This is the last column before Christmas, and in keeping with long tradition, I’m writing a year-end column about screw-ups and techno-pratfalls that should make you glad you’re not in the hottest of hot seats.
This year I’m focusing on big failures that occurred not because of stupidity or incompetence, but because they were bets on new things that didn’t work out.
The federal government is often what springs to mind when we think about big failures, and sometimes it’s true. NASA is one of the prime examples. NASA has dared to do the near-impossible for 54 years as of last October. It’s put a man on the moon, discovered hundreds of planets far from our solar system, created a flying truck for missions into space, and explored most of the major bodies in our back yard.
NASA’s technology spinoffs number nearly 2,000. But NASA is also accident-prone. In its early days, the rush to equal the Russian launch of Sputnik resulted in a spectacular and humiliating crash. The first satellite launch ended with a massive fireball without even clearing the pad, a disaster promptly dubbed “Kaputnik.”
NASA has lost 15 astronauts, 12 of which were in flight at the time. The other three were in astronaut training. That doesn’t count another five that have died in training-jet crashes.
The Hubble Space Telescope, which is a NASA triumph, started out as a NASA failure of epic proportions. Hubble was put on the drawing board as early as 1970 to be launched in 1983, but it wasn’t until 1990 that it got off the ground.
Then it was found that the hugely expensive mirror had been ground incorrectly and images were therefore fuzzier than they should be. Subsequent fixes soaked up millions of dollars.
Elsewhere, NASA’s Genesis spacecraft was sent into space to collect material from the solar wind and was supposed to waft down to earth and be snatched mid-drop, but instead slammed into the ground.
The Mars Polar Lander, which actually reached Mars, quit communicating with Earth almost immediately upon arrival. The Mars probe Deep Space 2 fared no better. Nor did the Mars Climate Orbiter. Later rovers, however, have exceeded expectations many times over.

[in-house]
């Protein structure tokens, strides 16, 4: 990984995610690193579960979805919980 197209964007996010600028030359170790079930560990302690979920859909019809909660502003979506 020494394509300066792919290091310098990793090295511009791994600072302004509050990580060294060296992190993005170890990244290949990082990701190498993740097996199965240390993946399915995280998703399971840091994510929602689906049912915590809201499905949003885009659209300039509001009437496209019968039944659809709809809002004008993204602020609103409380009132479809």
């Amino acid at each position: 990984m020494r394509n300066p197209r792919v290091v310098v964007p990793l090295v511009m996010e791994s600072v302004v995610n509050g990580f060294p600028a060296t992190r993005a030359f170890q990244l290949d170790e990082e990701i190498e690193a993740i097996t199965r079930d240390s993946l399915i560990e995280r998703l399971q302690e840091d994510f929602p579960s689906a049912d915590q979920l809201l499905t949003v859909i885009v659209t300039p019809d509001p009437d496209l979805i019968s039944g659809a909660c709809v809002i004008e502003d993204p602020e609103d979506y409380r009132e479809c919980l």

NASA, of course, is a long way from being alone in turning valiant attempts into massive fiascos. Google has had successes beyond the dreams of the most optimistic of us, yet has also laid some gargantuan goose eggs as well as a horde of smaller ones.
Lost against the background noise of cheering have been the squeaks of squashed projects. Google Accelerator, Google Answers, Google Coupons, Google Voice Search, Google Viewer, Google Checkout and Google Orkut are just some of the Google releases that cratered, either gently or dramatically.
Google Wave was one of the most ambitious efforts—and one of the most public failures. Wave was billed as a real-time messaging platform, combining Twitter, e-mail and instant messaging into a single means of involving multiple stakeholders in vital conversations. To say that it didn’t take off is an understatement. After a heady introduction in 2009, it staggered along until April of this year, when it was finally axed.
Apple has had its embarrassments, like Newton, Lisa and Cube. Microsoft has whiffed many times, including the Zune, WebTV, Vista, Bob and Clippy. Motorola was heavily invested in Iridium, a company that was to provide planet-wide mobile phone service through a series of satellites. The failed company consumed billions before ending up in bankruptcy. Entire dot-com companies, such as the notorious pets.com, have gone down in flames.
The man now hailed as Apple’s savior, Steve Jobs, once headed the failed and expensive startup NeXT. IBM has had its share, too, with the PCjr and OS/2, among others. NewsCorp’s MySpace started out with great promise, but became a pathetic also-ran. The final tally for these failures is easily in the high tens of billions of dollars.
I don’t list all of these with any trace of Schadenfreude. I’m not exulting over these catastrophes.
Indeed, I don’t come to bury these enterprises, but to praise them. I’m glad they happened. I’m delighted that the spirit of adventure in business is still so strong that major companies remain willing to jump off the cliff to see if their untried wings will carry them.
Much of the time, those wings fold and the parachute must be deployed.
When you dare great things, you go splat regularly and dramatically, but you have marvelous success stories, too. We now know what doesn’t work, which helps us devise things that will.
In business, you can keep doing the same things every day if they pay enough, or you can take a calculated leap. I understand those who stick with the former strategy, but I stand in awe of those who do the latter.
Merry Christmas and Happy Holidays, and may all your failures be good ones.•
Altom is an independent local technology consultant. His column appears every other week. He can be reached at firstname.lastname@example.org.